Regular exercise can reduce pain, stiffness, and pain-related disability from knee osteoarthritis, even if joint degeneration is severe.
In a small study, published in March 2016 in the Journal of Physical Therapy Science, researchers divided 43 older adults with severe knee osteoarthritis into two groups: 20 who received supervised physical exercise, and 23 who received conventional clinical care. All participants had severe knee osteoarthritis with moderate to large osteophytes (a bony outgrowth associated with the degeneration of cartilage at joints). and definite to severe joint space narrowing or bony sclerosis showing on radiographic imaging.
The exercise group participated in supervised cycling or other land-based aerobics, stretching, muscle strengthening, or water-based exercise for 90 to 120 minutes, one to three times per week, and received personalized instructions for adaptations as required.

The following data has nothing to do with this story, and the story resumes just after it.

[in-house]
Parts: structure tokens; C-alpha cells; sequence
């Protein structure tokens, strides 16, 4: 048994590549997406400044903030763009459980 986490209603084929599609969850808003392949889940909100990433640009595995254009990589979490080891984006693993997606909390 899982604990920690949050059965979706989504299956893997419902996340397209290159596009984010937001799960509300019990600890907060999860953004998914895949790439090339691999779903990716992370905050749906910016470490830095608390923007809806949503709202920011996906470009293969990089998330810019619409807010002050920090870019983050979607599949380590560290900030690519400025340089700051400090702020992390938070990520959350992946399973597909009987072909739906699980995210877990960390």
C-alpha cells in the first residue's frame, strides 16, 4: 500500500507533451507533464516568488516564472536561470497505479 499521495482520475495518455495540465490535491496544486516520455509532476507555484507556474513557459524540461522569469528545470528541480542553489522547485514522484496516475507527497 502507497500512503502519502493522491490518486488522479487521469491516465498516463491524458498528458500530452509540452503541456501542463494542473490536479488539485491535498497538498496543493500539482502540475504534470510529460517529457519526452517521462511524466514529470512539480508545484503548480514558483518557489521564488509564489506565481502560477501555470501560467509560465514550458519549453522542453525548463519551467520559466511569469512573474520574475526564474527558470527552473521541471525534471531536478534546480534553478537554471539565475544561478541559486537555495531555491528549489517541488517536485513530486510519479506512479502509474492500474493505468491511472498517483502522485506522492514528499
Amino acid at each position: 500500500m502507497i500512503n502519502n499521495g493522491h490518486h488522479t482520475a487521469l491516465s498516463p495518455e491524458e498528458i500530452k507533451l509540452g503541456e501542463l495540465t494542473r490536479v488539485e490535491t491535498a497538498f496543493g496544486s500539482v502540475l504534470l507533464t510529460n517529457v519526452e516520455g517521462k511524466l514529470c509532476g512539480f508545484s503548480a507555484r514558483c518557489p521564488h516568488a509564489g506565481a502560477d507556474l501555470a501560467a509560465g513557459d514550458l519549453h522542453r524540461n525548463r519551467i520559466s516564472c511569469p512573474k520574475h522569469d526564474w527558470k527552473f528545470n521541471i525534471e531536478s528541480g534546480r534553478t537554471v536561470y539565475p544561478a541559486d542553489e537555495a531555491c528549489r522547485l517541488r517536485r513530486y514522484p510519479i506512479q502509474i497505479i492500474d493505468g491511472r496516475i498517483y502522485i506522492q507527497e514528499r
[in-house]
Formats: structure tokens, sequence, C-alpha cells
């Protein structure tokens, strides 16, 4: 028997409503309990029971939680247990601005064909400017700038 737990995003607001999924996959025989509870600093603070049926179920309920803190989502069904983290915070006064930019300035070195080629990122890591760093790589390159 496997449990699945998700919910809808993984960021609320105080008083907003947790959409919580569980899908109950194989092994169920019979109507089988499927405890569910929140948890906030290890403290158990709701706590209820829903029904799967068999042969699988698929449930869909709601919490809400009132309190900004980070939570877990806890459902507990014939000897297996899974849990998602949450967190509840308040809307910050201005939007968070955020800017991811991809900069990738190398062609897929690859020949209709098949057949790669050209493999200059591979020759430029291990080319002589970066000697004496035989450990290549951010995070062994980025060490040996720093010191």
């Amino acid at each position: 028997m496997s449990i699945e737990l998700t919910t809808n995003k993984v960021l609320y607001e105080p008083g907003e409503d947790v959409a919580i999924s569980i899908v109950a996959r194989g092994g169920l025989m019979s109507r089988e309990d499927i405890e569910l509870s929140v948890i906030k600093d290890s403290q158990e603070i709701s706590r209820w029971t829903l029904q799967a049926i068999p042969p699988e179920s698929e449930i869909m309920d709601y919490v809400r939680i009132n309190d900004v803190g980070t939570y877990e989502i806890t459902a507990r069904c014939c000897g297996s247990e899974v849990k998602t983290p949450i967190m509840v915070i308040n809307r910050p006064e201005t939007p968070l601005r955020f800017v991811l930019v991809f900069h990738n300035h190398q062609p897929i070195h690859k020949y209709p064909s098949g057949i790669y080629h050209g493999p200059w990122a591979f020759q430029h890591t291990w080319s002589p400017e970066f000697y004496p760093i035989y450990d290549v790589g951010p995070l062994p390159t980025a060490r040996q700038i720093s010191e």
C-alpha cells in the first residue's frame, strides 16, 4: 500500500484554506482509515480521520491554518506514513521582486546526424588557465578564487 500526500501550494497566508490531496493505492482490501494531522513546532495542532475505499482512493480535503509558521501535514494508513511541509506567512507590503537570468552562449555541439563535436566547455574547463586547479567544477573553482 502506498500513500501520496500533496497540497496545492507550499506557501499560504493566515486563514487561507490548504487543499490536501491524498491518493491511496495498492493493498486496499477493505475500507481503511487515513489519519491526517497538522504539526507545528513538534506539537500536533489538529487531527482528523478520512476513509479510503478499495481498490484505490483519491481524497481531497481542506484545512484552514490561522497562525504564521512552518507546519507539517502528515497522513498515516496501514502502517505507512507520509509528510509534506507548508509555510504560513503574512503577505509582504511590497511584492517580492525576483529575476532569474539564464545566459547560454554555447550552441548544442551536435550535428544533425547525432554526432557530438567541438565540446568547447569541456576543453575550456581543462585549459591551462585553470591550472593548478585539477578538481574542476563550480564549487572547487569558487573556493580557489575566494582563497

The conventional care group received exercise instructions for use at home, nonsteroidal anti-inflammatory drugs (NSAIDs), and hyaluronic acid injections at clinic appointments once or twice a month.
Participants in both groups filled out surveys at the start of the study and one year later to evaluate their knee pain and pain-related disabilities.
After one year, only the participants in the supervised exercise group showed a significant improvement in scores for pain-related disabilities and knee pain and stiffness in daily life.
It’s important to keep your knees moving, even if your OA is severe. Consult with a physical therapist to learn exercise modifications to minimize your pain.
Jane Langille is an award-winning health and medical writer based in the Toronto area. She writes on a broad range of health topics, including arthritis, cancer, heart health, food, fitness, precision medicine, and clinical trials. Find her on Twitter: @janelangille.